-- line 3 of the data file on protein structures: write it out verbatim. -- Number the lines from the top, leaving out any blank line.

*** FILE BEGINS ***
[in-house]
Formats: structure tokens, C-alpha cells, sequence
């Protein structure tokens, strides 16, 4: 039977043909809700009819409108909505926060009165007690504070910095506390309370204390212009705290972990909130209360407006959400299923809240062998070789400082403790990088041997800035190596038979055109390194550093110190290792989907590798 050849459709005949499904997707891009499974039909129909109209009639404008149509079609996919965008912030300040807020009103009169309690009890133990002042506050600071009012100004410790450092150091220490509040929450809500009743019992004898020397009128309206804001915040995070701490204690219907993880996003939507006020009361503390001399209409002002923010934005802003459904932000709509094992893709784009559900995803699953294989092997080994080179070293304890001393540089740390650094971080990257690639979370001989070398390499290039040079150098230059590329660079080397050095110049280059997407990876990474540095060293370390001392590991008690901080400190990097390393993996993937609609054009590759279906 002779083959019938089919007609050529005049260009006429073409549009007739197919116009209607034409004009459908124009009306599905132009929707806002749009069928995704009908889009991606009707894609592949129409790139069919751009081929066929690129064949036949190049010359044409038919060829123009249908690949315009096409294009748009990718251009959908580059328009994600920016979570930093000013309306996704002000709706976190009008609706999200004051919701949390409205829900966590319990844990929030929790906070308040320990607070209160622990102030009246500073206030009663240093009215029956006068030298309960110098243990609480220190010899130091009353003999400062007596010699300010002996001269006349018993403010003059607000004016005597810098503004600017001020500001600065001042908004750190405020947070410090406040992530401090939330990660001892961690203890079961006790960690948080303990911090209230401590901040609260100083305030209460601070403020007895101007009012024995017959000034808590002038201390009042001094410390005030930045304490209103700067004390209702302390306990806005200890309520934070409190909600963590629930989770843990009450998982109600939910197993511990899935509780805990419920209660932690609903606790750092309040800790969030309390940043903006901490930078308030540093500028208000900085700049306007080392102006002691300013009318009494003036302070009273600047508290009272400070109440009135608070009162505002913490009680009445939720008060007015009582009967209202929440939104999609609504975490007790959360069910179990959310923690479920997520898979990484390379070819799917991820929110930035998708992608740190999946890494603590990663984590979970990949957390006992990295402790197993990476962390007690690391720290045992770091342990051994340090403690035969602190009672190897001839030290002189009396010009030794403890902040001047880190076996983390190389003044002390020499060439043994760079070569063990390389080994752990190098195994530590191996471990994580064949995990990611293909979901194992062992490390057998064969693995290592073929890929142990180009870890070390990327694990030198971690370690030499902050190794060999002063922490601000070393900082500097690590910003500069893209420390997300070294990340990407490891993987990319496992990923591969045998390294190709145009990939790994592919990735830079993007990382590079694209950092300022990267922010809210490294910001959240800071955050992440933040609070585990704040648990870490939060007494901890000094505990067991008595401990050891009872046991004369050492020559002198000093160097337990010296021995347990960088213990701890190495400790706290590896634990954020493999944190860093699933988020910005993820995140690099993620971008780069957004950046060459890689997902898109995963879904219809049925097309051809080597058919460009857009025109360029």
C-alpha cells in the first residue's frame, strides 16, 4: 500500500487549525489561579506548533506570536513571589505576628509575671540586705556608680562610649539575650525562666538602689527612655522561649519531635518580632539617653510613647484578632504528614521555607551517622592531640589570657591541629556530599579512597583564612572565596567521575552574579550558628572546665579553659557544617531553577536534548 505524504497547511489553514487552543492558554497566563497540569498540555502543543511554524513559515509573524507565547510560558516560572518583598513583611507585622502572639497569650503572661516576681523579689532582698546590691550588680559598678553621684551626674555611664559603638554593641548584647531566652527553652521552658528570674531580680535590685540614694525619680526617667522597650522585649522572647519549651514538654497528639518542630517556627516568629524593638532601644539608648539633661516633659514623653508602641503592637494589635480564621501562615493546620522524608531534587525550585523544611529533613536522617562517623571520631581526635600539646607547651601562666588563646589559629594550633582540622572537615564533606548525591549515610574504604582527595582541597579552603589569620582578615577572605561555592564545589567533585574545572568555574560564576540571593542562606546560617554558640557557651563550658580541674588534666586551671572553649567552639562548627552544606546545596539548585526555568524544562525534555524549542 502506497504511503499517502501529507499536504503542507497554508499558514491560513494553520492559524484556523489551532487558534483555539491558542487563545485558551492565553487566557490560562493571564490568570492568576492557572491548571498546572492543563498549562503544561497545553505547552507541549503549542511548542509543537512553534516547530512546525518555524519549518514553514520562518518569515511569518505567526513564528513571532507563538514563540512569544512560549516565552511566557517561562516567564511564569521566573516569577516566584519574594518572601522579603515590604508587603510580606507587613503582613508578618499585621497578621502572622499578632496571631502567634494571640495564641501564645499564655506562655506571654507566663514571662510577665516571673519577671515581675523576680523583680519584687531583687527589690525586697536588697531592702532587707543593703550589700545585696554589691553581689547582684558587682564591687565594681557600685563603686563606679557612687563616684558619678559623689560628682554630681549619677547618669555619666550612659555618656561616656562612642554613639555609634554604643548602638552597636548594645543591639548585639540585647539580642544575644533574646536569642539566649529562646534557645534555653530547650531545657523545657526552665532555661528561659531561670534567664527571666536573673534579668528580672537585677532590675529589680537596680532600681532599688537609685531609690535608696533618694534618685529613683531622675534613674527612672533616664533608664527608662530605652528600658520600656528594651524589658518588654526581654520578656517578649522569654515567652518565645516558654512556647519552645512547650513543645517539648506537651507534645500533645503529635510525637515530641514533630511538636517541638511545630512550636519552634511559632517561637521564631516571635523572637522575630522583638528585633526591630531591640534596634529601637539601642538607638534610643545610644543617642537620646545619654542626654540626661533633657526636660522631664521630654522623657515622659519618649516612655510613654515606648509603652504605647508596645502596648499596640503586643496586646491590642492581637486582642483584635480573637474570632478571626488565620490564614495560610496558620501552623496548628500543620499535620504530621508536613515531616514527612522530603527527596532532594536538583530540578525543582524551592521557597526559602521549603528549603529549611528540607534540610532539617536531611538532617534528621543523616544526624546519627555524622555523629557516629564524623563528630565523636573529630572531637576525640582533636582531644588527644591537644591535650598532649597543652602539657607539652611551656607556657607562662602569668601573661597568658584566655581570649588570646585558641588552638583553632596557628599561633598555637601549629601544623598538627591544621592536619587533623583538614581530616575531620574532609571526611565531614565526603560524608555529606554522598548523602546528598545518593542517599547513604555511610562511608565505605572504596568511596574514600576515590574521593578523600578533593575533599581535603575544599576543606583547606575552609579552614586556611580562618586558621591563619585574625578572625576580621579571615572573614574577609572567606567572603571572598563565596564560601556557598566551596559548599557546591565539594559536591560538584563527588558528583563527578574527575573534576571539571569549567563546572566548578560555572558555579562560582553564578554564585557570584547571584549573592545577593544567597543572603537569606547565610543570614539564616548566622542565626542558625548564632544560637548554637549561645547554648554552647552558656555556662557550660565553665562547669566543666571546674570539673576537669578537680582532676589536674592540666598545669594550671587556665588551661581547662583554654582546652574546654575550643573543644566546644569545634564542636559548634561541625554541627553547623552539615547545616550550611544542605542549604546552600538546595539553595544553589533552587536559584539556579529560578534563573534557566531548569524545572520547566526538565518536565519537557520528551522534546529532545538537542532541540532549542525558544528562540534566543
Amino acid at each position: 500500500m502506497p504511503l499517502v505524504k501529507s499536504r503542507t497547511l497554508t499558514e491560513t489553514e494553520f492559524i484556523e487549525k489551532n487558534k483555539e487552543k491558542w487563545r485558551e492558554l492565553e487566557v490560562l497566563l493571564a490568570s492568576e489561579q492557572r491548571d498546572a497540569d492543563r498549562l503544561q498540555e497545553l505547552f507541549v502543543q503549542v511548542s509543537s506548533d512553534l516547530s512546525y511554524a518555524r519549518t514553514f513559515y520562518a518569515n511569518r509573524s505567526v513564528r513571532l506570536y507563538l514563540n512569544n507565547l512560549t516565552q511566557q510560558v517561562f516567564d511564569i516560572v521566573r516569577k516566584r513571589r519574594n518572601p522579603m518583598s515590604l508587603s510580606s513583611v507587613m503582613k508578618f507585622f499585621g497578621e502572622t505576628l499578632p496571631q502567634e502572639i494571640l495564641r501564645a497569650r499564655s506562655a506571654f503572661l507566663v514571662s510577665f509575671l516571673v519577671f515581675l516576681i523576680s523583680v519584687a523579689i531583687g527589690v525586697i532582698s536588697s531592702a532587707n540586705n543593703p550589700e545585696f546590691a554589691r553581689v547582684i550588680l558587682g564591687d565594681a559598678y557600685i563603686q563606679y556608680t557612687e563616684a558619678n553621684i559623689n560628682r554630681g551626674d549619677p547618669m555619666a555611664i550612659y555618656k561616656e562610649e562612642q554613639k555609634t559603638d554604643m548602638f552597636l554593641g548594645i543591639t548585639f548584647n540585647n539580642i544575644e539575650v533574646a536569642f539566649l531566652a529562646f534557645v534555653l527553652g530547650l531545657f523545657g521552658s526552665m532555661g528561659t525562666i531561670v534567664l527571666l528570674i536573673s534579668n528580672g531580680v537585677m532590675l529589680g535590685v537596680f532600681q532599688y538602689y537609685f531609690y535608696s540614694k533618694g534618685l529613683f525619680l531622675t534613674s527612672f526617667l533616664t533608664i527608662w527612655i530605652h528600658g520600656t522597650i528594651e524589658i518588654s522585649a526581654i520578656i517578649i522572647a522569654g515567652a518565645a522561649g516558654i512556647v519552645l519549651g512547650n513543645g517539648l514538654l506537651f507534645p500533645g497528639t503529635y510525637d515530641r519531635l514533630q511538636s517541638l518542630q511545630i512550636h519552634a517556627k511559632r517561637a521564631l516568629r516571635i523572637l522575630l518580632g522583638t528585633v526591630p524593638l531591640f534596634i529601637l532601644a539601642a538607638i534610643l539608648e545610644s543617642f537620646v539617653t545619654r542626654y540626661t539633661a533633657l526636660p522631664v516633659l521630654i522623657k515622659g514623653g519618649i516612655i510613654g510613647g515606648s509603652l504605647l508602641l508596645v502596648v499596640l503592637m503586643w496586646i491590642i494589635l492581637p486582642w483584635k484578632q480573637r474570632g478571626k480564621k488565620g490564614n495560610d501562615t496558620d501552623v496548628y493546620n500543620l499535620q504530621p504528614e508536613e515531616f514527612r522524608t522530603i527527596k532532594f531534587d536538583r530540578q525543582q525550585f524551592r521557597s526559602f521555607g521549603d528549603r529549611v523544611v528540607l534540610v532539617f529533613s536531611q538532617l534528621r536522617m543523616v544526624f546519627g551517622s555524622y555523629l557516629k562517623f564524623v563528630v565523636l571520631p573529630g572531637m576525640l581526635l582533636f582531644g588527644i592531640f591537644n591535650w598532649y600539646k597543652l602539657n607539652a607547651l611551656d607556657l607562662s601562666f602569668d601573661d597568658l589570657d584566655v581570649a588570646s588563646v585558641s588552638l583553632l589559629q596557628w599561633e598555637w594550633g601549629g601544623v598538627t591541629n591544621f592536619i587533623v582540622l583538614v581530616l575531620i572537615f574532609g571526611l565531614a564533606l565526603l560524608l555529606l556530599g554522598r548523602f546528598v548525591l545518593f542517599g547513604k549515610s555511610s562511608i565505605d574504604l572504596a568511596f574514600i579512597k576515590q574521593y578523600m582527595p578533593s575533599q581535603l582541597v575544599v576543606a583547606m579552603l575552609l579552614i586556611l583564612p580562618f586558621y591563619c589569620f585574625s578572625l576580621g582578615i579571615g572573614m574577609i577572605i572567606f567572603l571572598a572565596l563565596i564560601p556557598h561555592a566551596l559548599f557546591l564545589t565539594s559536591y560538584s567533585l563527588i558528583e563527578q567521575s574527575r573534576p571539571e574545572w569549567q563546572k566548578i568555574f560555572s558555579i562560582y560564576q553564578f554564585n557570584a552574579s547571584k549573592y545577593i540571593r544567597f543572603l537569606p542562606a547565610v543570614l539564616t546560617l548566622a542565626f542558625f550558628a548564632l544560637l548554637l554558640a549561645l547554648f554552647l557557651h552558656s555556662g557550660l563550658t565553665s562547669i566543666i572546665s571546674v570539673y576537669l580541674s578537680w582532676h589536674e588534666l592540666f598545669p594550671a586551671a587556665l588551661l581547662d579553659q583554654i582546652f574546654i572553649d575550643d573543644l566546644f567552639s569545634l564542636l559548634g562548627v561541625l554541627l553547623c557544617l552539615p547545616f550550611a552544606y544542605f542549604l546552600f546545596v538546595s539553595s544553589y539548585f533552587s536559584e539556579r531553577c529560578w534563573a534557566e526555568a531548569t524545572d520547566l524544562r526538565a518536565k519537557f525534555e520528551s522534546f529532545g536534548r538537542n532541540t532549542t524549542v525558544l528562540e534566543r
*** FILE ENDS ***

């Protein structure tokens, strides 16, 4: 039977043909809700009819409108909505926060009165007690504070910095506390309370204390212009705290972990909130209360407006959400299923809240062998070789400082403790990088041997800035190596038979055109390194550093110190290792989907590798 050849459709005949499904997707891009499974039909129909109209009639404008149509079609996919965008912030300040807020009103009169309690009890133990002042506050600071009012100004410790450092150091220490509040929450809500009743019992004898020397009128309206804001915040995070701490204690219907993880996003939507006020009361503390001399209409002002923010934005802003459904932000709509094992893709784009559900995803699953294989092997080994080179070293304890001393540089740390650094971080990257690639979370001989070398390499290039040079150098230059590329660079080397050095110049280059997407990876990474540095060293370390001392590991008690901080400190990097390393993996993937609609054009590759279906 002779083959019938089919007609050529005049260009006429073409549009007739197919116009209607034409004009459908124009009306599905132009929707806002749009069928995704009908889009991606009707894609592949129409790139069919751009081929066929690129064949036949190049010359044409038919060829123009249908690949315009096409294009748009990718251009959908580059328009994600920016979570930093000013309306996704002000709706976190009008609706999200004051919701949390409205829900966590319990844990929030929790906070308040320990607070209160622990102030009246500073206030009663240093009215029956006068030298309960110098243990609480220190010899130091009353003999400062007596010699300010002996001269006349018993403010003059607000004016005597810098503004600017001020500001600065001042908004750190405020947070410090406040992530401090939330990660001892961690203890079961006790960690948080303990911090209230401590901040609260100083305030209460601070403020007895101007009012024995017959000034808590002038201390009042001094410390005030930045304490209103700067004390209702302390306990806005200890309520934070409190909600963590629930989770843990009450998982109600939910197993511990899935509780805990419920209660932690609903606790750092309040800790969030309390940043903006901490930078308030540093500028208000900085700049306007080392102006002691300013009318009494003036302070009273600047508290009272400070109440009135608070009162505002913490009680009445939720008060007015009582009967209202929440939104999609609504975490007790959360069910179990959310923690479920997520898979990484390379070819799917991820929110930035998708992608740190999946890494603590990663984590979970990949957390006992990295402790197993990476962390007690690391720290045992770091342990051994340090403690035969602190009672190897001839030290002189009396010009030794403890902040001047880190076996983390190389003044002390020499060439043994760079070569063990390389080994752990190098195994530590191996471990994580064949995990990611293909979901194992062992490390057998064969693995290592073929890929142990180009870890070390990327694990030198971690370690030499902050190794060999002063922490601000070393900082500097690590910003500069893209420390997300070294990340990407490891993987990319496992990923591969045998390294190709145009990939790994592919990735830079993007990382590079694209950092300022990267922010809210490294910001959240800071955050992440933040609070585990704040648990870490939060007494901890000094505990067991008595401990050891009872046991004369050492020559002198000093160097337990010296021995347990960088213990701890190495400790706290590896634990954020493999944190860093699933988020910005993820995140690099993620971008780069957004950046060459890689997902898109995963879904219809049925097309051809080597058919460009857009025109360029």